Broken Heart Land Addresses Critical LGBT Issues in America’s Bible Belt
By Dennis Hinzmann
When Zack Harrington, a gay Oklahoma teenager, committed suicide four years ago, his family was understandably shocked and distraught. A week prior, there had been a heated debate at a city council meeting about the recognition of an LGBT history month. People came out in droves to support both sides, and although the Harringtons live in Norman, a college town that is extremely progressive compared to the rest of the state, there was still a great deal of opposition to the motion.
In the beautiful doc Broken Heart Land, directed by the brother-and-sister duo Jeremy and Randy Stulberg (along with Jeremy's partner Eric Juhola as producer), viewers find out that it’s still unclear whether or not that meeting had a profound effect on Zack. But as his parents suffered through the loss of one of their children, they discovered that their son had kept a secret from them. Zack had known he was HIV-positive for more than a year and had only recently started telling his friends, and that he had known his status when uninformed citizens stated erroneous statistics about HIV/AIDS cases at the city council meeting.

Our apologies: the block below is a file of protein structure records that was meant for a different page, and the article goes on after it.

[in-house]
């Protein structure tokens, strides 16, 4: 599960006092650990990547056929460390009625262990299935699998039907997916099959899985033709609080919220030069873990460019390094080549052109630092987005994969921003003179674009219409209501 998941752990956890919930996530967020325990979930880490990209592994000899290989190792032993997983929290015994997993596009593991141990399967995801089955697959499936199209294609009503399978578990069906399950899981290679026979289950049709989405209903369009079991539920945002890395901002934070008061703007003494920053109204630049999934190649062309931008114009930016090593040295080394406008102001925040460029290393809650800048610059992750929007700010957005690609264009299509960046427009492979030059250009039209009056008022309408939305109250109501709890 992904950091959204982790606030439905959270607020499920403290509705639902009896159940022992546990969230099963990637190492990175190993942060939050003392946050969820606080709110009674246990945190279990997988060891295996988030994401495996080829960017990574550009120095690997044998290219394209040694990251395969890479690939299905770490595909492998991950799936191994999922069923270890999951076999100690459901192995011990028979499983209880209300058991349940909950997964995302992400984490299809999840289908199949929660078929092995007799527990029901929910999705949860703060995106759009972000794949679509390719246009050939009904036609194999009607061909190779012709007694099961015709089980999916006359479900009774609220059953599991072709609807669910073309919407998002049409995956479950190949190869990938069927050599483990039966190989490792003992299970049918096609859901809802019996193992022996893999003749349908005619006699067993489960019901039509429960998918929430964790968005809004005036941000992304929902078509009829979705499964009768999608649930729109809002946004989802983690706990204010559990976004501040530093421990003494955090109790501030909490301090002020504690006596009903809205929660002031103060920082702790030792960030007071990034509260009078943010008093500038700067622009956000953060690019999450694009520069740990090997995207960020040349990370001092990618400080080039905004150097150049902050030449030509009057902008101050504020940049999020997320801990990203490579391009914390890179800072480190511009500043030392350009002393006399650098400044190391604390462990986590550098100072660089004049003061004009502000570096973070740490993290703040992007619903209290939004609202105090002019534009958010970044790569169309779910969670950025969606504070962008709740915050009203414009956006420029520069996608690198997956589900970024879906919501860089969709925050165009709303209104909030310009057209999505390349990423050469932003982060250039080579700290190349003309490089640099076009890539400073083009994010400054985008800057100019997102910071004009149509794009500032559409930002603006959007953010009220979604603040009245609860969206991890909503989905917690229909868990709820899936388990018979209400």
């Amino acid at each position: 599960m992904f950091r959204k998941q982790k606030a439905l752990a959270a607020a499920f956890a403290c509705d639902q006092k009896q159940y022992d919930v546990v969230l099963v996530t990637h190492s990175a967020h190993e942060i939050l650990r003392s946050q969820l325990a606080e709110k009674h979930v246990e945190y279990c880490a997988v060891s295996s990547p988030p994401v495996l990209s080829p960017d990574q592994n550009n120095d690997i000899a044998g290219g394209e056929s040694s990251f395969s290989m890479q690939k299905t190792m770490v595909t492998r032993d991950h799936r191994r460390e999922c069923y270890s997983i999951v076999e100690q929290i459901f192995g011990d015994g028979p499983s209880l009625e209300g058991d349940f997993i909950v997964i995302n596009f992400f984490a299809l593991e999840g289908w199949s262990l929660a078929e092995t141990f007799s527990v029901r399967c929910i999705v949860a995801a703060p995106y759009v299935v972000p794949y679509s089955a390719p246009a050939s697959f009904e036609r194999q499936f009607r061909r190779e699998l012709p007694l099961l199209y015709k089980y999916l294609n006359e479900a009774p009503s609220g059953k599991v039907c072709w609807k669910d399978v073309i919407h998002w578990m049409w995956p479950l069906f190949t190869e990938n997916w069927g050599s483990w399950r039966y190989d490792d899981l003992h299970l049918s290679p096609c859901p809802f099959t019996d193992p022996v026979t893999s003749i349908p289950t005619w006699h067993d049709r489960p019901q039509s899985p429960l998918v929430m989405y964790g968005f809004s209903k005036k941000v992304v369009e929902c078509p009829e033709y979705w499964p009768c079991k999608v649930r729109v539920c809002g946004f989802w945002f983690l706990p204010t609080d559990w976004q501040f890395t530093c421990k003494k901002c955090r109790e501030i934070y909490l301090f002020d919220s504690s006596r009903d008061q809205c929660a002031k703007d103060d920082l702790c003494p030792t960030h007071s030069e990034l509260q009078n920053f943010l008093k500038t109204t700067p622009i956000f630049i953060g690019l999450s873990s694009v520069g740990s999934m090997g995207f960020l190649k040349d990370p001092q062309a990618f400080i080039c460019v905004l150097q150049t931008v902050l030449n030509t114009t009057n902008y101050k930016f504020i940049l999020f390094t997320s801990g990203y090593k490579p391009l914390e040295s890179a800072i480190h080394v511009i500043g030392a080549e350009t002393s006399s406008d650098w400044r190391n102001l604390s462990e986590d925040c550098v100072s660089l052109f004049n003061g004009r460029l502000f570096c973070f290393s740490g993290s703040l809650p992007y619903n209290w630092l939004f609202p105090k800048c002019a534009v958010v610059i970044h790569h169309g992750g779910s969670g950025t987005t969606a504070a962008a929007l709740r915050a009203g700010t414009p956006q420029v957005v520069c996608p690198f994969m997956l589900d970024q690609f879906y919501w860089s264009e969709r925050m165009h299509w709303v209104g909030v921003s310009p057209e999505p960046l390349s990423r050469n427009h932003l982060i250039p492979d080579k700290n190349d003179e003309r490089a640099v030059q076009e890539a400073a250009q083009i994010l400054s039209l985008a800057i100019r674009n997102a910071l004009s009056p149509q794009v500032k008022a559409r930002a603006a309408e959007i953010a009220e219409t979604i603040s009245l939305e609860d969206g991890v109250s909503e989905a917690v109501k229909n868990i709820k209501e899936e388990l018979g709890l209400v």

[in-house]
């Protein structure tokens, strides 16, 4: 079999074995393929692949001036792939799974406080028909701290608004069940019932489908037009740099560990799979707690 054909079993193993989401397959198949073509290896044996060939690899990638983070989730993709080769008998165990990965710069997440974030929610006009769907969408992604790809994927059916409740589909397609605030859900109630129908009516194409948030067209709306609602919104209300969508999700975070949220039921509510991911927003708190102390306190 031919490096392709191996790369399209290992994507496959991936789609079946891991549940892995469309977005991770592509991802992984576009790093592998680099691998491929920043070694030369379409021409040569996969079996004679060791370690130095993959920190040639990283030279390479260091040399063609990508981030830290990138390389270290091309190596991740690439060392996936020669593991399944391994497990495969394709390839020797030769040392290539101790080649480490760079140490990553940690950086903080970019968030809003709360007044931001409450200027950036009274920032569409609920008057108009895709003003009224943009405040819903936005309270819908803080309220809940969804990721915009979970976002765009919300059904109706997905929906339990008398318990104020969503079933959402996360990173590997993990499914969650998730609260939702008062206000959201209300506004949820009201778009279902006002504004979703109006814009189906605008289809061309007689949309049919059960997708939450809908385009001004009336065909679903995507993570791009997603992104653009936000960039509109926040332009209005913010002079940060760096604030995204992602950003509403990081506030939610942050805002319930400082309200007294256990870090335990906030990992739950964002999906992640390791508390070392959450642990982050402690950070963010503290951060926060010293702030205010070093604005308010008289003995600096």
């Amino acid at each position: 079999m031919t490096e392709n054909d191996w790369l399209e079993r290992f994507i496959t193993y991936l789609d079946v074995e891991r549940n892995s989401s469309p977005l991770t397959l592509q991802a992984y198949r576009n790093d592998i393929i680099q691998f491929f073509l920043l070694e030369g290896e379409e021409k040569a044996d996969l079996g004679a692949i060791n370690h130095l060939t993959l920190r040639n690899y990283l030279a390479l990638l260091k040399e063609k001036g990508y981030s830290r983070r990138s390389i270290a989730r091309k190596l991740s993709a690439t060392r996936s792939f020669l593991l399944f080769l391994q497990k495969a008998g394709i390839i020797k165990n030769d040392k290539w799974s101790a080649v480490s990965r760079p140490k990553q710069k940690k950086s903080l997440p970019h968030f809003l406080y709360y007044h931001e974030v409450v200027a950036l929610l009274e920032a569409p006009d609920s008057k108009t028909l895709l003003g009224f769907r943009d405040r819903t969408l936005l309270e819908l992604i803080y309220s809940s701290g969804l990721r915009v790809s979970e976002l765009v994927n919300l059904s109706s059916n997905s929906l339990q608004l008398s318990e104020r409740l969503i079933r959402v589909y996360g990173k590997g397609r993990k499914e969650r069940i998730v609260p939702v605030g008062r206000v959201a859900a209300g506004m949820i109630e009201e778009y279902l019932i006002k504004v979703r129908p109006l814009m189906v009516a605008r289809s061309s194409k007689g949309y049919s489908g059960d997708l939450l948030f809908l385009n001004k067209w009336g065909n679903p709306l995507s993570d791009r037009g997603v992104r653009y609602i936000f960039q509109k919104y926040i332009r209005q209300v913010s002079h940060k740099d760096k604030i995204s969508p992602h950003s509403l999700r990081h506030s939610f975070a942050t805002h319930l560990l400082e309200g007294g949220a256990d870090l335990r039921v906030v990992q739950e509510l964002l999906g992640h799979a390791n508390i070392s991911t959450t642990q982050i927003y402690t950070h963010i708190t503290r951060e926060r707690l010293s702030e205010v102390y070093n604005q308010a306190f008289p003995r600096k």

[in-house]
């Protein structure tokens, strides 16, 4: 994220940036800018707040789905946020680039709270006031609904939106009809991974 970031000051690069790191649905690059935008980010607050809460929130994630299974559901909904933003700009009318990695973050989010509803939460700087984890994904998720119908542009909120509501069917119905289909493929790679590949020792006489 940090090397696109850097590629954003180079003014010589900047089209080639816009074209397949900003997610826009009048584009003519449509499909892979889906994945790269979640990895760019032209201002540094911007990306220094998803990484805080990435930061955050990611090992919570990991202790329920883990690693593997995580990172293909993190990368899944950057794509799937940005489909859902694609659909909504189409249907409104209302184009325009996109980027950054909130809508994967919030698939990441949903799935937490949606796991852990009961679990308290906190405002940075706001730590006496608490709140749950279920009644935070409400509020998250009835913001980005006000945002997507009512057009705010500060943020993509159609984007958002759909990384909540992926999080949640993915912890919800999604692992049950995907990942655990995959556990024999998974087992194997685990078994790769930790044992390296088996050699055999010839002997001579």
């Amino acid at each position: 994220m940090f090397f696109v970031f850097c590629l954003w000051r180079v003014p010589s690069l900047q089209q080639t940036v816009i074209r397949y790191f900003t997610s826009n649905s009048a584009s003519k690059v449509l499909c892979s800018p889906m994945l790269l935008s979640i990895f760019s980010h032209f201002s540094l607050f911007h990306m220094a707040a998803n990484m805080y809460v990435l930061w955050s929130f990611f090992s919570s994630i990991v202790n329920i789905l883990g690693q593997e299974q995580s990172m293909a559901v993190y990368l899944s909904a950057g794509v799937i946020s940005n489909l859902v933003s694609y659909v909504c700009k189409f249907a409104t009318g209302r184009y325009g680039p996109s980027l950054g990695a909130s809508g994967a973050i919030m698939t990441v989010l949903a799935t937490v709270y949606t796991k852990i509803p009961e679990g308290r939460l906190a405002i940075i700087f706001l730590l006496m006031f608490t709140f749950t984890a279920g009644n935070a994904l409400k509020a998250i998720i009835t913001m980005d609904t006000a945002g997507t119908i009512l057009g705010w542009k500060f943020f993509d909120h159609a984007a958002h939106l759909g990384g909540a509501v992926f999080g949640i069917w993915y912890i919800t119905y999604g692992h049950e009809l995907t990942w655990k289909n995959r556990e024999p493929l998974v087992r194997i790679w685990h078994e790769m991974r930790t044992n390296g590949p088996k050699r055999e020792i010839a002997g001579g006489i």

Zack’s mother Nancy recently wrote an essay that details the struggles she faced when trying to become active and tried to involve members of her community. She also reveals how certain obstacles are detrimental to spreading awareness and understanding about important LGBT issues like HIV/AIDS awareness, comprehensive sex education, and LGBT rights, especially in America’s heartland.
Broken Heart Land will air nationwide on June 24 on World Channel's America Reframed program and select PBS channels. Check worldchannel.org/schedule for local listings and visit brokenheartland.com for more information.